Rare earth elements (REEs) are vital materials for modern technologies. The US National Energy Technology Laboratory (NETL) is collaborating with the University of Kentucky and their subcontractor Virginia Tech to demonstrate a novel process for the extraction of REEs from coal using plasma.
REEs, which represent the 15 elements of the lanthanide series plus scandium and yttrium, are used in the manufacture of smart phones, cars, television screens and defense technologies; windmills and other green energy equipment need these resources to function.
The “rare” in rare earth elements stem not from a scarcity of deposits, but rather in their sparse concentrations. The United States is at a historically low level in extracting and processing these highly valuable resources yet is a substantial consumer of the world market for REEs. However, domestic coal is of interest as a potentially abundant and easily accessible REE source in the US.
Appalachia’s coal, along with fly ash and acid mine drainage, contains recoverable REEs. Means of extracting them via hydrophobic-hydrophilic separation and acid leaching processes have shown some successes, and NETL remains committed to exploring all available avenues.
As part of its RD&D technology portfolio, NETL has initiated the Rare Earth Elements from Coal and Coal By-Products RD&D Program, which focuses on developing rare earth element (REE) separation and recovery technologies, addressing the current global REE separations market and process economics, and demonstrating environmentally benign REE separation processing capabilities.
The overall objectives of NETL’s REE program are to demonstrate the techno-economic feasibility and performance of existing commercial or newly developed REE separation technologies. These technologies are focused on separating and recovering REEs from coal and coal by-products containing a minimum of 300 ppm total REEs, and concentrating the REEs to levels greater than or equal to 2% by weight, tentatively producing 90 to 99.99% high-purity, salable, individual rare earth metal oxides.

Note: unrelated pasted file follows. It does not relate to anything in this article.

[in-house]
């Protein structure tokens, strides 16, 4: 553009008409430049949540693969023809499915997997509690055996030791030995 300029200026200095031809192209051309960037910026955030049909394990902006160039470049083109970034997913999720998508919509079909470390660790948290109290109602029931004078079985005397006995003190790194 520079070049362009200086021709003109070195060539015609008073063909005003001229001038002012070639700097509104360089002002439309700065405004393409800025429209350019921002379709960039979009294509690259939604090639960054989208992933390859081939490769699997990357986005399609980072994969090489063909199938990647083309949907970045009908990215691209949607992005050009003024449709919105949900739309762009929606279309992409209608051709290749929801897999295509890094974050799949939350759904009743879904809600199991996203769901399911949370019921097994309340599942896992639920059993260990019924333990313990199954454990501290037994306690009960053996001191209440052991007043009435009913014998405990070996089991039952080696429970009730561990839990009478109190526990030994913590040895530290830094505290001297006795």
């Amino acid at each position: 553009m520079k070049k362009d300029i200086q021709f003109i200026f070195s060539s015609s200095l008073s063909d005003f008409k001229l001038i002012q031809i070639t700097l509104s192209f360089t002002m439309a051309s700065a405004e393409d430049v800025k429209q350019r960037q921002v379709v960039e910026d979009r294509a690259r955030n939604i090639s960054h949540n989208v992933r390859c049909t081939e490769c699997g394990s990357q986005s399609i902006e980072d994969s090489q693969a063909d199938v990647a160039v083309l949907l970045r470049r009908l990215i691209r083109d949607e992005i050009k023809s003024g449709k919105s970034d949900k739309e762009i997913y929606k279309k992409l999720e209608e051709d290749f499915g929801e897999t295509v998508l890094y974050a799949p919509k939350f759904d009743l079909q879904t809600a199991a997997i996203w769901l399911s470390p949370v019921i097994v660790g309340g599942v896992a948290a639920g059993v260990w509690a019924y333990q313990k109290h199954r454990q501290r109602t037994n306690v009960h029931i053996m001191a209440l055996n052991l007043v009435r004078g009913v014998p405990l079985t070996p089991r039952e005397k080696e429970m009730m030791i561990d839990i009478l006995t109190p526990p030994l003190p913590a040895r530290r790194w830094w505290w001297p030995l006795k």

These objectives will be accomplished through laboratory REE separation projects and demonstration of concept feasibility at bench-scale through pilot- scale facilities and integrated processing systems. Ultimately, these efforts will ready REE separations technology for commercial deployment. Key success factors for this program include co-production of materials and critical elements, successful demonstration of environmentally benign processing, and competitive economics.
While searching for a reliable supply of these vital elements, we need to research all viable technologies to determine which are the most efficient and cost-effective. While we’ve seen several methods of extracting these resources from coal, the University of Kentucky’s low-temperature plasma research has been shown to be technically viable.—Jason Hissam, NETL federal project manager
Plasma, which is distinct from the liquid, gaseous and solid states of matter, is formed by striking a gas with enough energy that gas molecules are ionized. During the past century, thermal plasma treatment saw applications in torch welding/cutting, spray coating, metal synthesis, extractive metallurgy, refining metallurgy, hazardous waste destruction and more.
The collaborators researched using low-temperature plasma to pretreat coal-based materials resourced from West Kentucky No. 13 and Fire Clay mines located within the state of Kentucky. Surface area measurements found that plasma treatment provided increased surface area and pore volume which made other processes more effective at recovering REEs. This novel technology integrated with traditional leaching and extraction processes was demonstrated to effectively recover REEs from the coal samples.
Low-temperature plasma treatment was found to provide heavy REE leaching performance improvements on the low-density, higher carbon content fractions of the West Kentucky No. 13 coal, and high-temperature oxidation provided exceptionally high REE recovery for all fractions of both the Fire Clay and West Kentucky No. 13 coarse refuse materials.
The higher recovery of rare earth elements using this method shows promise. It’s another potential tool at our disposal as we search for optimal ways to secure a reliable domestic supply of these crucial minerals. Moving forward, the challenge for NETL and its partners in academia is refinement and discovering how to make this process economically attractive by industry.—Jason Hissam